Of visitors in the night

Ottor cautiously lifted the leathern flap over his tent’s doorway, hand automatically tracing the runed hilt of his dagger. His small crew had camped near the shore, in sight of the longboats. Harald was always a bit partial when Northmen sailors visited his realm, and allowed them leeway. Such as camping by the sea without too many permissions or tolls.

The soft knock on the wooden shorings his tent had come from the taller of the two hooded figures. The other one seemed to be lolling, almost collapsing. A drunk tavern-wench perhaps? Ottor did not budge from the door.

“Aye?”

“May we come in? It is a dire time, and you do know that you have always waited for something like this.” The Rider from the tavern! The rest of it was not spoken words, but things Ottor himself seemed to think: in those sudden gusts of chill clarity out of the West. When you dreamed of sailing beyond the westering Sun. Into the Uttermost West. This may be the time to sail the waves of your dreams

He did not know how, but next they were seated as well as they could on his lumpy mattress. The Rider’s companion was a woman – all green eyes and golden tresses bundled up in a dark cloak, breathing raspy and uneven. Near to death. Ottor stared, bereft at this strange spectacle.

“My name is Elentyaro, known as the Hargrim Rider in these parts. And you are Ottor, who shall sail beyond the Sundering Seas to those white shores that have often pulled at your soul.”

Ottor felt a vast understanding through his bewilderment, that needed no words. “And she is…”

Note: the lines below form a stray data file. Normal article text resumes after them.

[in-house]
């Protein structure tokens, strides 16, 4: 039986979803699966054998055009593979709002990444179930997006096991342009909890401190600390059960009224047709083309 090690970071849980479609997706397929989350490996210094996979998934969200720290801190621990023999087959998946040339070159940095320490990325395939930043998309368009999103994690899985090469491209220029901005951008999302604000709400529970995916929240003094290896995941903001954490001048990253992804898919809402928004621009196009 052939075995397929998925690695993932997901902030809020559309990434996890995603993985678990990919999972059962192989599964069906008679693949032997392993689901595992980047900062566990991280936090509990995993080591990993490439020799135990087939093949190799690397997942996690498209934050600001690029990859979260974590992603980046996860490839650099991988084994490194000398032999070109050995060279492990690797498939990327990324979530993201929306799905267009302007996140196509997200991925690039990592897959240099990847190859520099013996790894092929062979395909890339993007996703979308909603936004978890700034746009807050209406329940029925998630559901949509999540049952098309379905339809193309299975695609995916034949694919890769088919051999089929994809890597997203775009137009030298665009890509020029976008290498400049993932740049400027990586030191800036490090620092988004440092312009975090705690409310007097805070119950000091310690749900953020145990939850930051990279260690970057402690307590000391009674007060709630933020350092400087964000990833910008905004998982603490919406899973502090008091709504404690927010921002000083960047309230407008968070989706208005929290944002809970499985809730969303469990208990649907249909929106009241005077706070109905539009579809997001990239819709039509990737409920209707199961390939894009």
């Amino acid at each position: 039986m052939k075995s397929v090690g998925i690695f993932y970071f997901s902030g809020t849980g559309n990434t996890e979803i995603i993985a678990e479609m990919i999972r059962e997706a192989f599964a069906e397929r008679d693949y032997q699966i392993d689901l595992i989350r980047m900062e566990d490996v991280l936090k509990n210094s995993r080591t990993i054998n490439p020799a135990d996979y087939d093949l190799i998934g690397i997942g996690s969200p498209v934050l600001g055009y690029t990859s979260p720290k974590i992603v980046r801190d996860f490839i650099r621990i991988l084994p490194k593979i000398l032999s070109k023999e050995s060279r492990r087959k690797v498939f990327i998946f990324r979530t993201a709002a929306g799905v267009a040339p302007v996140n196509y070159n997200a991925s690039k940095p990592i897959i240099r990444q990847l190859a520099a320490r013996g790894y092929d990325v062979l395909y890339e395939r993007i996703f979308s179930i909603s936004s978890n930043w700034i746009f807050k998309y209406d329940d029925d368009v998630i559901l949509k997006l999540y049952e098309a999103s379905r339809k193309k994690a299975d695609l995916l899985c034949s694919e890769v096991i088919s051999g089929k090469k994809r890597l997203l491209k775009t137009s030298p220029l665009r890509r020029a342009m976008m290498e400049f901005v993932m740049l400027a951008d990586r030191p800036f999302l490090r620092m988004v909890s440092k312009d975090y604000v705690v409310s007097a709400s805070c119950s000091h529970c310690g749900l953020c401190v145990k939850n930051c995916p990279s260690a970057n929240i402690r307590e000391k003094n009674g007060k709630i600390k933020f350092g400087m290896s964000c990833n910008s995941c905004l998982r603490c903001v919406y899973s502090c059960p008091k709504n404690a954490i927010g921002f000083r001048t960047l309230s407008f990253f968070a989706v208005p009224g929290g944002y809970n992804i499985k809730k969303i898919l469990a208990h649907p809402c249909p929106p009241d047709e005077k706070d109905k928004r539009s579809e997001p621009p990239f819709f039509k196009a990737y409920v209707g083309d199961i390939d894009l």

“Very sick. Her time here in this diminished world, little remaining as it was, is now almost used up.”

Goldberry was like a guttering flame throughout that night. Elentyaro laved her feet in the brackish water that stood in a pail. Ottor sat silent and watching, as beings that peopled his half-forgotten childhood yarns passed before his very eyes.

At last she spoke. “Elen..tyaro. I must see the Swordbearer, since you too cannot bear the burden.”

Ottor then saw that part of the Starlord’s swordhand was charred, with jagged rune-like patterns somehow etched into it – an eerie menace emanating from them.

Elentyaro grimaced. “This is the Shipwright, my lady. Since the Starsword is broken (he looked disgustedly at his own injured arm) we shall need a new one.”

“Can the Shipwright not weild both tiller and flail?”

“No.” The answer was definite. “Nay lady, this is not the age of Heroes. Better two mortals for two tasks.”

“Very well” A sigh like the wind in weeping willows. “Then go forth my lord and bring the Swordhand hither. I shall tarry as long as I may. Ottor shall guard me til then, will you not?”

Ottor looked into the limpid pools, and bowed his head.

Without a word the Rider left, his cloak billowing out as he rode away like a grey ghost into the stony hills.

 

 

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